In Pompeii, the falling ash had let up by about 6 p.m. on the 24th. But as survivors ventured out into the streets on the morning of the 25th, a pyroclastic surge swept in, killing everyone in its path. Two more surges followed, but these covered over a silent, lifeless city.
After its rediscovery in the 18th century, Pompeii grew to a stature it never enjoyed in ancient times, as well-bred tourists, some with shovels in hand, took wistful strolls through its emerging ruins. “From the 1760s onward, the grand tour through Italy was considered by the aristocracy of Europe to be a necessary part of growing up,” says archaeologist Andrew Wallace-Hadrill.
The more serious-minded visitors drew inspiration from the astonishing artwork coming to light. Published drawings of Pompeii’s richly colored interiors helped trigger the neo-Classical revival in European art and architecture. Well-appointed British homes in the early 19th century often had an Etruscan Room, whose décor was actually Pompeiian.
The story of the pagan city annihilated overnight by fire and brimstone was also an irresistible subject for 19th-century paintings and novels, notably Sir Edward Bulwer-Lytton’s 1834 potboiler, The Last Days of Pompeii. “Novels like that and Quo Vadis drew on the material evidence from Pompeii to play up the idea of Roman decadence,” says classicist Judith Hallett. “It was presented as exactly what Christianity promised to rescue mankind from.”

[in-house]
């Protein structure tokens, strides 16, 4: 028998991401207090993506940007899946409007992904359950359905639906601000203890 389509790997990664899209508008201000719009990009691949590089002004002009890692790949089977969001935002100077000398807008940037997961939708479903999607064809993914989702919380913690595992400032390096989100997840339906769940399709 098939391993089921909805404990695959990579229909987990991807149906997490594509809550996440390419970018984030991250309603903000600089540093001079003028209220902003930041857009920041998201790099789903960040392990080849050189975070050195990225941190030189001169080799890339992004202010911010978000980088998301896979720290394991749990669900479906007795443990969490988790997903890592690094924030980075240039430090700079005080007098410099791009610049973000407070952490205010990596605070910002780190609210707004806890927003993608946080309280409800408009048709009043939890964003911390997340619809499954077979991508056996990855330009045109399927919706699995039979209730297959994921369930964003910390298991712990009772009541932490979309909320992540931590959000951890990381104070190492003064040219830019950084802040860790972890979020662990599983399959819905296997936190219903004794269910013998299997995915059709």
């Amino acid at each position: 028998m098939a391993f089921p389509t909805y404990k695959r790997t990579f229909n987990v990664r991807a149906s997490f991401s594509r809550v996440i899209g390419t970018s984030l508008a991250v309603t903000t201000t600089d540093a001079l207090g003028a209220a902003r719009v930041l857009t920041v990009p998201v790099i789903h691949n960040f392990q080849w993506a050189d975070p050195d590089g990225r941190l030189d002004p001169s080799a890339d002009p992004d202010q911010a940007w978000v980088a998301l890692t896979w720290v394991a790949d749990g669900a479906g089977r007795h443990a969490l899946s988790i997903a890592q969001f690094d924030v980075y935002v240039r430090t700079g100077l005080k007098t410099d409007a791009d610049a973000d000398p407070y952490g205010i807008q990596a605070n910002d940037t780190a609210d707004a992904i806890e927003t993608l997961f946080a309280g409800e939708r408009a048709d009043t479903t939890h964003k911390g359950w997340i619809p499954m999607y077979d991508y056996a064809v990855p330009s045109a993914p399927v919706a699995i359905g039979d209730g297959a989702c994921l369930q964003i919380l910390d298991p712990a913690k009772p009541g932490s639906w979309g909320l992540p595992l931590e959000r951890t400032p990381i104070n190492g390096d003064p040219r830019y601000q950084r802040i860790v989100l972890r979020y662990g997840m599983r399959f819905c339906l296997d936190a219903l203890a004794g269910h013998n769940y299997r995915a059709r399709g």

In the months after Vesuvius’ eruption, “a lot of Pompeiians came back to dig through the ash and see what they could recover,” says anthropologist Glenn Storey of the University of Iowa, a consultant to the exhibition. “The Emperor Titus declared Pompeii an emergency zone and offered financial assistance for cleanup and recovery.” But the buried towns were beyond salvaging. “When this wasteland regains its green,” wrote the Roman poet Statius not long after the eruption, “will men believe that cities and peoples lie beneath?” Eventually, the towns were dropped from local maps. Within a few centuries, settlers had repopulated the empty terrain, unconcerned with what lay below. They planted grapevines and olive trees in the fertile black soil.